To our knowledge, this is the first study using M.TB-specific antigen (ESAT-6/CFP-10)-stimulated PBMCs to elucidate the differences of human immune responses between active TB, LTBI and healthy controls. Notably, our study was performed in a Chinese population, whereas previous studies were performed in European and South African populations that have different genetic and TB epidemiology backgrounds. However, there are some limitations in our study. First, due to the small number of the samples in the microarray set, the effect of inter-individual differences cannot be avoided, although independent sample sets were used to validate the microarray results. Second, although the number of differentially expressed genes between TB and the other groups in the microarray test were numerous, only the genes with top fold change were selected for validation by qPCR. We cannot exclude the genes with moderate fold change may also provide discriminative value. Third, there is lack of controls for non-TB pulmonary diseases. Further studies with well-designed patient and control groups are required to validate the usefulness of the identified genes for TB. Lastly, a blinded sample set was not used when validating the discriminative ability of RETN and KLK1. A further study utilizing a larger sample size and blinded analyses should be performed to validate the combination of RETN and KLK1.

In conclusion, our study uncovered a genome-wide expression profile of M.TB-specific antigen-stimulated PBMCs in different M.TB infection statuses and identified the combination of RETN and KLK1 genes to have potential value in distinguishing active TB from LTBI individuals and healthy controls. These results provide a new potential diagnostic signature for discriminating active TB and LTBI and have important implications for better understanding the pathogenesis involved in the transition from latent infection to TB activation.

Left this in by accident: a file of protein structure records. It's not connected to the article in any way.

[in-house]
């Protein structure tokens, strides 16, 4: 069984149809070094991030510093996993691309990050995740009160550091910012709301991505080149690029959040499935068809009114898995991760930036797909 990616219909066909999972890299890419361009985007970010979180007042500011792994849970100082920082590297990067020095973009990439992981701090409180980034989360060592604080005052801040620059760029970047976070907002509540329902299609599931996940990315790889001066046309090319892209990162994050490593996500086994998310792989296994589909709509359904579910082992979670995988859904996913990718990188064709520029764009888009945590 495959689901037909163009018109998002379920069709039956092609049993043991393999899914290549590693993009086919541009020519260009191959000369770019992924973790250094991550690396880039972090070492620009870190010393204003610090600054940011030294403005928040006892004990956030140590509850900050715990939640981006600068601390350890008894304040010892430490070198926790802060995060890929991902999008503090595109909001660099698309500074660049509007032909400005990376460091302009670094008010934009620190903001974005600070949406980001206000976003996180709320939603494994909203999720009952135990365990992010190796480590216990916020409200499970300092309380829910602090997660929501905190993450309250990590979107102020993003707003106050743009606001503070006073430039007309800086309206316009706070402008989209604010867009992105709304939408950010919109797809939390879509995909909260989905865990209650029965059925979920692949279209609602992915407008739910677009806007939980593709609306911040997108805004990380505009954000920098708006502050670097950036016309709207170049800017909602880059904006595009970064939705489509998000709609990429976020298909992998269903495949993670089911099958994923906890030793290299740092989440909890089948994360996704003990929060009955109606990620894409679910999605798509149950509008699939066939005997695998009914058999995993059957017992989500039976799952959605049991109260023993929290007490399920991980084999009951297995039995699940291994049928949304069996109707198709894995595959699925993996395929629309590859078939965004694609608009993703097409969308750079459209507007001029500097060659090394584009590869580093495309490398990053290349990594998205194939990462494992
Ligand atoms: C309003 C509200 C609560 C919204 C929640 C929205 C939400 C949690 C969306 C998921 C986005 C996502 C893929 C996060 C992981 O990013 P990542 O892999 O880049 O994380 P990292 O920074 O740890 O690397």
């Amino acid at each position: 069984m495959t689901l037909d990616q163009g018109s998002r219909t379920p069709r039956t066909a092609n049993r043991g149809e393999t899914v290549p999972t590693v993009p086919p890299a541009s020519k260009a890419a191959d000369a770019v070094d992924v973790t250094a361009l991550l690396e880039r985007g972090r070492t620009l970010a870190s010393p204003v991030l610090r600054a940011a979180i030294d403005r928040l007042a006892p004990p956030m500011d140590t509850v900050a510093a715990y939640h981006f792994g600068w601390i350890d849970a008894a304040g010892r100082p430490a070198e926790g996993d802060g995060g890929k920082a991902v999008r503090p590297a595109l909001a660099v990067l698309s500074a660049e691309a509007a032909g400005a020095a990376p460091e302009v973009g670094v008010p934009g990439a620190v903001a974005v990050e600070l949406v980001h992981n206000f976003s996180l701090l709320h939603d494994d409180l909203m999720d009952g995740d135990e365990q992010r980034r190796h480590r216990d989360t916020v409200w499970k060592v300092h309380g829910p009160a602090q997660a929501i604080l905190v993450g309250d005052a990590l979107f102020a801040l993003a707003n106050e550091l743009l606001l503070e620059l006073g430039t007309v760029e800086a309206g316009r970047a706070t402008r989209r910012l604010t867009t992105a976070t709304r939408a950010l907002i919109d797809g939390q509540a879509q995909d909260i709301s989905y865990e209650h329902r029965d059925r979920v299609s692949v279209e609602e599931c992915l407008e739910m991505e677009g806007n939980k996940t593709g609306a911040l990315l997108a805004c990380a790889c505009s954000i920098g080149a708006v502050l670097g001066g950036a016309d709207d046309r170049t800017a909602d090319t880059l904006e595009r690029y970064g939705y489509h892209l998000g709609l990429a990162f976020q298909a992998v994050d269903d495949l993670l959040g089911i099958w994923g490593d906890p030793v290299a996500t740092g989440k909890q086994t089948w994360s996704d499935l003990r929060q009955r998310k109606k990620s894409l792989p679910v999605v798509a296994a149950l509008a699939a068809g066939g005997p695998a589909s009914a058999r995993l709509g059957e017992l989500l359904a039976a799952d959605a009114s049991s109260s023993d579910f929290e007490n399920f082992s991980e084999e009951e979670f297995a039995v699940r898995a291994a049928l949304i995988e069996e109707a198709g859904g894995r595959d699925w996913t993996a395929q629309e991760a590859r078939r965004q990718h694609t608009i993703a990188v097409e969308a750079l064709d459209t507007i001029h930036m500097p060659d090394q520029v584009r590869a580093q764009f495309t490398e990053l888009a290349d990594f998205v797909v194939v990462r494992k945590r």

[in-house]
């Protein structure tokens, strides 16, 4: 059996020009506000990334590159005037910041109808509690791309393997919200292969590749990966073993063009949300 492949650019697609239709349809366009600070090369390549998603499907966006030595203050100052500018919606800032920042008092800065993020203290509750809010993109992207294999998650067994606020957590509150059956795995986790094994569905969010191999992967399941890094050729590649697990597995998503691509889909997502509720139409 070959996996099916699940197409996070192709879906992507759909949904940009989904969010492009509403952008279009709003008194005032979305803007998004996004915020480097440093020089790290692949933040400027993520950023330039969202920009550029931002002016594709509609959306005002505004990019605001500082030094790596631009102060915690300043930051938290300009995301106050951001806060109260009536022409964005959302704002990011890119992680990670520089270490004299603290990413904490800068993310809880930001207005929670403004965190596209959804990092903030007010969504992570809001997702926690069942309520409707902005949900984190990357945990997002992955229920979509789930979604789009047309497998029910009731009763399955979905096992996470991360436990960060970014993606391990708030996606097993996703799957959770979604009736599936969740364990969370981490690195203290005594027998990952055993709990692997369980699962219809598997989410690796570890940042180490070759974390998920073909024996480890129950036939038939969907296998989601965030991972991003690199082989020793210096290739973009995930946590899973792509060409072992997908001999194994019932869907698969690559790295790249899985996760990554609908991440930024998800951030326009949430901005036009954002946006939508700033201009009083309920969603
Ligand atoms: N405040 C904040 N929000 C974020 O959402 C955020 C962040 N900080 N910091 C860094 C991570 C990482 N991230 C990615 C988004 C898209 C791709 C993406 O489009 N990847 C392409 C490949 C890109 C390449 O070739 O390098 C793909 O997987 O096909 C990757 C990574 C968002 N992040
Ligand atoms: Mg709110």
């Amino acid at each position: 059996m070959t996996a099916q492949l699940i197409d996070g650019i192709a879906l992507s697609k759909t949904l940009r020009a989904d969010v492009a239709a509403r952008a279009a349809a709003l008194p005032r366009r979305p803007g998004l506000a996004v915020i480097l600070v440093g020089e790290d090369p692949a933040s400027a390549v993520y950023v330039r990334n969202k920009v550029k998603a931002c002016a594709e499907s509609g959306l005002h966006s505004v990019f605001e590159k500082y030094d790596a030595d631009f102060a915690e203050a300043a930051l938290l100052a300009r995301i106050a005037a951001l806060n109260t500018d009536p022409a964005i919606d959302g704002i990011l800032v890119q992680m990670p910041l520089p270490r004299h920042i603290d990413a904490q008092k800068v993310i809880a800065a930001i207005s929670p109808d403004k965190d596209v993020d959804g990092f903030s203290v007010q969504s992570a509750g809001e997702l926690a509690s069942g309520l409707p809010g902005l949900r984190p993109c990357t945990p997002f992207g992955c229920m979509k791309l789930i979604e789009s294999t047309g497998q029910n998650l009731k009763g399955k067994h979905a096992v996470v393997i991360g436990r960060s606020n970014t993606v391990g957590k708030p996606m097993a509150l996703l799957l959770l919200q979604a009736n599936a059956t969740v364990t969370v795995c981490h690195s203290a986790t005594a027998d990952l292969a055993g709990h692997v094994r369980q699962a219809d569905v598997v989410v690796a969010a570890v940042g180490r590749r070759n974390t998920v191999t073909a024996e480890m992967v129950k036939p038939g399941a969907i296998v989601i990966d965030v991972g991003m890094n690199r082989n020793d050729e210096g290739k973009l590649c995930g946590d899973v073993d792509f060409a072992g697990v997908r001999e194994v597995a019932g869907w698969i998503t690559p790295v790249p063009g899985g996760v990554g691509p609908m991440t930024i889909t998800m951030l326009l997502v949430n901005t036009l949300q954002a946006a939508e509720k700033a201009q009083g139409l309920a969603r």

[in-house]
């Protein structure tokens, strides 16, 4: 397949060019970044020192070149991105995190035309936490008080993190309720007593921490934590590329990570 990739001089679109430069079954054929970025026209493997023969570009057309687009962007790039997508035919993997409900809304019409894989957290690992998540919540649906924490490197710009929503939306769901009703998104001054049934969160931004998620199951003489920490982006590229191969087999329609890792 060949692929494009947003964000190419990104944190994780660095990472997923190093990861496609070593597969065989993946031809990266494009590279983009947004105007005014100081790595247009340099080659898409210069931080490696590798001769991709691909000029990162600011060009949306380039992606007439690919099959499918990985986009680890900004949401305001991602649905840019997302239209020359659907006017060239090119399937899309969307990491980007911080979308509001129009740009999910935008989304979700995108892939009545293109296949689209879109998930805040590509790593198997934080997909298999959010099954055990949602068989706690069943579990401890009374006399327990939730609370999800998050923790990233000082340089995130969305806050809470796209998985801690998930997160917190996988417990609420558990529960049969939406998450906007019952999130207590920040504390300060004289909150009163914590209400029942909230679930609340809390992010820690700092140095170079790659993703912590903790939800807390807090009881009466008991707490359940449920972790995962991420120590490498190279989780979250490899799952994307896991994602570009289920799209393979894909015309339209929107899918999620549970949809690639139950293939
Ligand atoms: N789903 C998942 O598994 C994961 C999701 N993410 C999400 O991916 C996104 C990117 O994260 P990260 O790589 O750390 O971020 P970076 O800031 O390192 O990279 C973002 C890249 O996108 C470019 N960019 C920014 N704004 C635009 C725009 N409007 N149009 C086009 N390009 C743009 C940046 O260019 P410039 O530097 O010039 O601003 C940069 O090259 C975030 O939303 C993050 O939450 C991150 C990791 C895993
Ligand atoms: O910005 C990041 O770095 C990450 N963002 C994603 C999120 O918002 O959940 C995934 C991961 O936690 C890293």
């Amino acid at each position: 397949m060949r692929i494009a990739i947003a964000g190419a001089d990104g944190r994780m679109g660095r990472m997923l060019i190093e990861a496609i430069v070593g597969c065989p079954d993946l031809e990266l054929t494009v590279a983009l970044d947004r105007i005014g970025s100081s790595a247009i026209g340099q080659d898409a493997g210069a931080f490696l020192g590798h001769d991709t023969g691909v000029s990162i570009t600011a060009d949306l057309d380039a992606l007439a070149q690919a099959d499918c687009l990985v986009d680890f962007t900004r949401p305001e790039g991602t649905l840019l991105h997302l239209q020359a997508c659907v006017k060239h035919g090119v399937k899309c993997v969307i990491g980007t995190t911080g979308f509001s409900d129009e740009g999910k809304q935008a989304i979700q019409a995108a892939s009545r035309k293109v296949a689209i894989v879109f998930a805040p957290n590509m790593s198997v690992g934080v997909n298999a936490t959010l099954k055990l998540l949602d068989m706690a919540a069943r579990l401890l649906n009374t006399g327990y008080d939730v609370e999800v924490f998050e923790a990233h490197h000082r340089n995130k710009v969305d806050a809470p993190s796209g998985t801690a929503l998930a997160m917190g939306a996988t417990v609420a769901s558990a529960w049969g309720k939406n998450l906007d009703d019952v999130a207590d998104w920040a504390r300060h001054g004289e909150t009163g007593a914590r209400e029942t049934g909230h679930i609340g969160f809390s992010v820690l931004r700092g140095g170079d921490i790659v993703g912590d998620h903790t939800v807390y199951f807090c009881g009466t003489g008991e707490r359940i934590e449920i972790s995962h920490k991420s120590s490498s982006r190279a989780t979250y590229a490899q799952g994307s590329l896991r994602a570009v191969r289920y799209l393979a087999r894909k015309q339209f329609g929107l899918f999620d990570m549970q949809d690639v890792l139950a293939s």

MATERIALS AND METHODS

Subjects

Active TB patients were recruited from Beijing Chest Hospital between May 2009 and September 2017. All TB patients were recruited with typical TB clinical symptoms, chest radiograph revealing TB lesion, at least 2 consecutive positive sputum smears or a positive sputum culture. They had not received anti-TB treatment within the past 30 days. LTBI individuals and healthy controls were recruited from TB screening campaigns, which were conducted in Beijing between November 2009 and September 2017. LTBI individuals satisfied the following criteria: positive tuberculin skin test (TST) and T-SPOT.TB results, normal chest radiograph, and without any clinical evidence of active TB and other diseases. Healthy controls were people with negative TST and T-SPOT.TB tests, normal chest radiograph and no clinical symptoms of diseases. Individuals with positive human immunodeficiency virus (HIV), positive hepatitis B virus (HBV) or hepatitis C virus (HCV), diabetes, malignancies, severe autoimmune diseases, and those who took immunosuppressive or immunopotentiator agents, or were in pregnancy or lactation were excluded.